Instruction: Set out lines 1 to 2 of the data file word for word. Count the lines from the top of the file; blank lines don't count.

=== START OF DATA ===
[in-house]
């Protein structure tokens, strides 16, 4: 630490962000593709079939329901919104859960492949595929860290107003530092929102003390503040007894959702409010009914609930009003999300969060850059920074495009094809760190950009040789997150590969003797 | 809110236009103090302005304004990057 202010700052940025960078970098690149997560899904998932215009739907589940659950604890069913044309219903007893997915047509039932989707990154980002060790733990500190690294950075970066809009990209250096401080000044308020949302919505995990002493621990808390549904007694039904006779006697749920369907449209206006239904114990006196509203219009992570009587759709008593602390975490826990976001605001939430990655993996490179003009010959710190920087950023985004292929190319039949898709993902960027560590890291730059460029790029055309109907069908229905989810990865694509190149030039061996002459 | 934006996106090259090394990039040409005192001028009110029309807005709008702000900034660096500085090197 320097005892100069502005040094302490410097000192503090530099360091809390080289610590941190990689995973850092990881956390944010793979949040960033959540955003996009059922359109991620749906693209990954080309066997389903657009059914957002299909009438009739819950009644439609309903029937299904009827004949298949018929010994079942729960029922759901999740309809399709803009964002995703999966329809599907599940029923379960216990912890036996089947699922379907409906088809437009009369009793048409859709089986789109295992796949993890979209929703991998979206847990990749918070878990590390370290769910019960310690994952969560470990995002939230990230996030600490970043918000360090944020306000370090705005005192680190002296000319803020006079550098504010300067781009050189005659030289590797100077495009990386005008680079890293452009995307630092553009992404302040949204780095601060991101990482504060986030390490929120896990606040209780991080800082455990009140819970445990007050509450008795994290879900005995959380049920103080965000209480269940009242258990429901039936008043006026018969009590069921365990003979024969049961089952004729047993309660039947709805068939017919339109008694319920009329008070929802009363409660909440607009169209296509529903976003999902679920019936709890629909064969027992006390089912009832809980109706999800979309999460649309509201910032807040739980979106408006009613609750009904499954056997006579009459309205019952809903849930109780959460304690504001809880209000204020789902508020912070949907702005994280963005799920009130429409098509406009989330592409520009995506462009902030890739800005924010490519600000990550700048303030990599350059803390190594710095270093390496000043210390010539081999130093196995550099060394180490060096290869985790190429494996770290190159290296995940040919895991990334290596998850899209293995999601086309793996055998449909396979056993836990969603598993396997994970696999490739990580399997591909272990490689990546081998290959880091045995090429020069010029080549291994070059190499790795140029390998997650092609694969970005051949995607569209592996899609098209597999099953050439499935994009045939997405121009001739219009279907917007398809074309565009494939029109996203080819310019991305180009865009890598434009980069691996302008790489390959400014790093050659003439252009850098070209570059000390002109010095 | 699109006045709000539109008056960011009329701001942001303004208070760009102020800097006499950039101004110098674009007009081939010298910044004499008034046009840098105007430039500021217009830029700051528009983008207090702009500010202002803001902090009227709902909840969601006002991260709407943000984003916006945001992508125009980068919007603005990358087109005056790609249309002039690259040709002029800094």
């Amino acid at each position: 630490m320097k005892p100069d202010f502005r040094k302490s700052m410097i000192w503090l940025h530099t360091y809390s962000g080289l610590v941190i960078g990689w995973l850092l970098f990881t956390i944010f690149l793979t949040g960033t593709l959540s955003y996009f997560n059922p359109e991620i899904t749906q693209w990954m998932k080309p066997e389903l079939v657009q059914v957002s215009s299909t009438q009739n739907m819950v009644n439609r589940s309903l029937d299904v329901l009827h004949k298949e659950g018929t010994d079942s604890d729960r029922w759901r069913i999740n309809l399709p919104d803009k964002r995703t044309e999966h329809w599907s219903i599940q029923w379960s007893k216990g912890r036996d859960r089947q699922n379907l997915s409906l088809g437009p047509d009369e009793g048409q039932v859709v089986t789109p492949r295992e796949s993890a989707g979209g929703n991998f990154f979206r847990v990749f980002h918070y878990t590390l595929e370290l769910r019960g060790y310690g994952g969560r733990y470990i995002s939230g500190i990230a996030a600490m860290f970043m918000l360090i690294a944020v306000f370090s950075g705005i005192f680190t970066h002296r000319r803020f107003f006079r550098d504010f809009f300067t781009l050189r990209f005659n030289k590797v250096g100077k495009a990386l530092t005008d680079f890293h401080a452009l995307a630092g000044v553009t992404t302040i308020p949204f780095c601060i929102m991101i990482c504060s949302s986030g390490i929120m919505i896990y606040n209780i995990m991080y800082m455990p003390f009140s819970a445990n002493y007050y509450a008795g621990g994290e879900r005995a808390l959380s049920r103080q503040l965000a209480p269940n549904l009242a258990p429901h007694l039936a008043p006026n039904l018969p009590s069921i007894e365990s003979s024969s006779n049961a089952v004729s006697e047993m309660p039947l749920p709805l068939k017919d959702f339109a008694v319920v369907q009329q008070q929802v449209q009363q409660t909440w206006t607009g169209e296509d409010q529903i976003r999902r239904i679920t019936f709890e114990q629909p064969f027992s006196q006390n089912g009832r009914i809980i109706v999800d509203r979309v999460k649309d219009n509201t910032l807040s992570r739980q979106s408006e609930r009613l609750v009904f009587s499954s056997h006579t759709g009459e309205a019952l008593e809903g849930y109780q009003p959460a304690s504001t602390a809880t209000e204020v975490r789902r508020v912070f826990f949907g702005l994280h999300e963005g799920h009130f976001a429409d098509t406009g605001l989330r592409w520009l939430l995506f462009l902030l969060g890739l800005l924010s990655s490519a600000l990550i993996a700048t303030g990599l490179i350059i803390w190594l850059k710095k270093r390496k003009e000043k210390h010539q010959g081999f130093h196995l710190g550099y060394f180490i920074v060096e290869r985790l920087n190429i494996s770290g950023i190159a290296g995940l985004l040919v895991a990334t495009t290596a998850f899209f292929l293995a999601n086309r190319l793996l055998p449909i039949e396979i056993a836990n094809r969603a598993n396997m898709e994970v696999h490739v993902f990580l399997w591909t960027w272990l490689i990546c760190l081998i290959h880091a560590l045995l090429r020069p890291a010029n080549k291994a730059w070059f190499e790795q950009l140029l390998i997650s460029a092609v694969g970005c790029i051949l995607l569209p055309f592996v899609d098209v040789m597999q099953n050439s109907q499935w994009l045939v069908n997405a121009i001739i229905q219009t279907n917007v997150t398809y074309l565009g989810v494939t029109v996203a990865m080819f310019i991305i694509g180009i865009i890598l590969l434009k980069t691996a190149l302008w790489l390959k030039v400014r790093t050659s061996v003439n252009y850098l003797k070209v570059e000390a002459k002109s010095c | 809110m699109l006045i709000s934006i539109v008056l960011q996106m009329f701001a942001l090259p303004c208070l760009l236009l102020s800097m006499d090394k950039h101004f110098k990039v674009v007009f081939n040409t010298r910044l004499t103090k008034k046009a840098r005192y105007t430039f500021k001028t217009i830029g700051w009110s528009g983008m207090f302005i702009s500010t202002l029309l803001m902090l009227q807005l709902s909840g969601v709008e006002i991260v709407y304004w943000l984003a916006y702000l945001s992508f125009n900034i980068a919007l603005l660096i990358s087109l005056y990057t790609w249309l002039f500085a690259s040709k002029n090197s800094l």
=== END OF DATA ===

[in-house]
């Protein structure tokens, strides 16, 4: 630490962000593709079939329901919104859960492949595929860290107003530092929102003390503040007894959702409010009914609930009003999300969060850059920074495009094809760190950009040789997150590969003797 | 809110236009103090302005304004990057 202010700052940025960078970098690149997560899904998932215009739907589940659950604890069913044309219903007893997915047509039932989707990154980002060790733990500190690294950075970066809009990209250096401080000044308020949302919505995990002493621990808390549904007694039904006779006697749920369907449209206006239904114990006196509203219009992570009587759709008593602390975490826990976001605001939430990655993996490179003009010959710190920087950023985004292929190319039949898709993902960027560590890291730059460029790029055309109907069908229905989810990865694509190149030039061996002459 | 934006996106090259090394990039040409005192001028009110029309807005709008702000900034660096500085090197 320097005892100069502005040094302490410097000192503090530099360091809390080289610590941190990689995973850092990881956390944010793979949040960033959540955003996009059922359109991620749906693209990954080309066997389903657009059914957002299909009438009739819950009644439609309903029937299904009827004949298949018929010994079942729960029922759901999740309809399709803009964002995703999966329809599907599940029923379960216990912890036996089947699922379907409906088809437009009369009793048409859709089986789109295992796949993890979209929703991998979206847990990749918070878990590390370290769910019960310690994952969560470990995002939230990230996030600490970043918000360090944020306000370090705005005192680190002296000319803020006079550098504010300067781009050189005659030289590797100077495009990386005008680079890293452009995307630092553009992404302040949204780095601060991101990482504060986030390490929120896990606040209780991080800082455990009140819970445990007050509450008795994290879900005995959380049920103080965000209480269940009242258990429901039936008043006026018969009590069921365990003979024969049961089952004729047993309660039947709805068939017919339109008694319920009329008070929802009363409660909440607009169209296509529903976003999902679920019936709890629909064969027992006390089912009832809980109706999800979309999460649309509201910032807040739980979106408006009613609750009904499954056997006579009459309205019952809903849930109780959460304690504001809880209000204020789902508020912070949907702005994280963005799920009130429409098509406009989330592409520009995506462009902030890739800005924010490519600000990550700048303030990599350059803390190594710095270093390496000043210390010539081999130093196995550099060394180490060096290869985790190429494996770290190159290296995940040919895991990334290596998850899209293995999601086309793996055998449909396979056993836990969603598993396997994970696999490739990580399997591909272990490689990546081998290959880091045995090429020069010029080549291994070059190499790795140029390998997650092609694969970005051949995607569209592996899609098209597999099953050439499935994009045939997405121009001739219009279907917007398809074309565009494939029109996203080819310019991305180009865009890598434009980069691996302008790489390959400014790093050659003439252009850098070209570059000390002109010095 | 699109006045709000539109008056960011009329701001942001303004208070760009102020800097006499950039101004110098674009007009081939010298910044004499008034046009840098105007430039500021217009830029700051528009983008207090702009500010202002803001902090009227709902909840969601006002991260709407943000984003916006945001992508125009980068919007603005990358087109005056790609249309002039690259040709002029800094």